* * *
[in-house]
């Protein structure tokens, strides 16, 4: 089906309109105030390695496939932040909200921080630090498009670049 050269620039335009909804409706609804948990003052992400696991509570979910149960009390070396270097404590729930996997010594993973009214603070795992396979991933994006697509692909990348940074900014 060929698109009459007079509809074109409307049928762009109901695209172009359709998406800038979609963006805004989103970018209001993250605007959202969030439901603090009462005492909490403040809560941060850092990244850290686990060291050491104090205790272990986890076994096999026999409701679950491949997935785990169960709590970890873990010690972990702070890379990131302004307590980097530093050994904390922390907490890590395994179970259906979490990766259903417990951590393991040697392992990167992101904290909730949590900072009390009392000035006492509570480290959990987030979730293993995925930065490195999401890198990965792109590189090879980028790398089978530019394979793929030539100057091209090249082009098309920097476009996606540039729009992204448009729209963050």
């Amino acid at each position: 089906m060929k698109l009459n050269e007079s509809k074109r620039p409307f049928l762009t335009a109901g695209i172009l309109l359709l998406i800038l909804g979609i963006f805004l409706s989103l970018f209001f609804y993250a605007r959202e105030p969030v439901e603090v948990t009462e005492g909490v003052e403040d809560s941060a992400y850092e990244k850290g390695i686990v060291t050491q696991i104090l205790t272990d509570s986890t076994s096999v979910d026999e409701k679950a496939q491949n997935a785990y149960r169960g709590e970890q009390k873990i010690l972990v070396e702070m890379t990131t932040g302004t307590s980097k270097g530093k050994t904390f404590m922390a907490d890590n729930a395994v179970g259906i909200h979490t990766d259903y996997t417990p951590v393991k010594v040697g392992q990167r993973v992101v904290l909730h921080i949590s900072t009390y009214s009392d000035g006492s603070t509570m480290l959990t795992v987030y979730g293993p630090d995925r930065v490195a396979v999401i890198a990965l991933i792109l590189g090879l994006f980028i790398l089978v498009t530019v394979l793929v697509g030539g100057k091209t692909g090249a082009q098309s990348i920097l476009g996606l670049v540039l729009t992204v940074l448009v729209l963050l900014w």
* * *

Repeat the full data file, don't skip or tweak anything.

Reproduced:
[in-house]
């Protein structure tokens, strides 16, 4: 089906309109105030390695496939932040909200921080630090498009670049 050269620039335009909804409706609804948990003052992400696991509570979910149960009390070396270097404590729930996997010594993973009214603070795992396979991933994006697509692909990348940074900014 060929698109009459007079509809074109409307049928762009109901695209172009359709998406800038979609963006805004989103970018209001993250605007959202969030439901603090009462005492909490403040809560941060850092990244850290686990060291050491104090205790272990986890076994096999026999409701679950491949997935785990169960709590970890873990010690972990702070890379990131302004307590980097530093050994904390922390907490890590395994179970259906979490990766259903417990951590393991040697392992990167992101904290909730949590900072009390009392000035006492509570480290959990987030979730293993995925930065490195999401890198990965792109590189090879980028790398089978530019394979793929030539100057091209090249082009098309920097476009996606540039729009992204448009729209963050």
């Amino acid at each position: 089906m060929k698109l009459n050269e007079s509809k074109r620039p409307f049928l762009t335009a109901g695209i172009l309109l359709l998406i800038l909804g979609i963006f805004l409706s989103l970018f209001f609804y993250a605007r959202e105030p969030v439901e603090v948990t009462e005492g909490v003052e403040d809560s941060a992400y850092e990244k850290g390695i686990v060291t050491q696991i104090l205790t272990d509570s986890t076994s096999v979910d026999e409701k679950a496939q491949n997935a785990y149960r169960g709590e970890q009390k873990i010690l972990v070396e702070m890379t990131t932040g302004t307590s980097k270097g530093k050994t904390f404590m922390a907490d890590n729930a395994v179970g259906i909200h979490t990766d259903y996997t417990p951590v393991k010594v040697g392992q990167r993973v992101v904290l909730h921080i949590s900072t009390y009214s009392d000035g006492s603070t509570m480290l959990t795992v987030y979730g293993p630090d995925r930065v490195a396979v999401i890198a990965l991933i792109l590189g090879l994006f980028i790398l089978v498009t530019v394979l793929v697509g030539g100057k091209t692909g090249a082009q098309s990348i920097l476009g996606l670049v540039l729009t992204v940074l448009v729209l963050l900014w």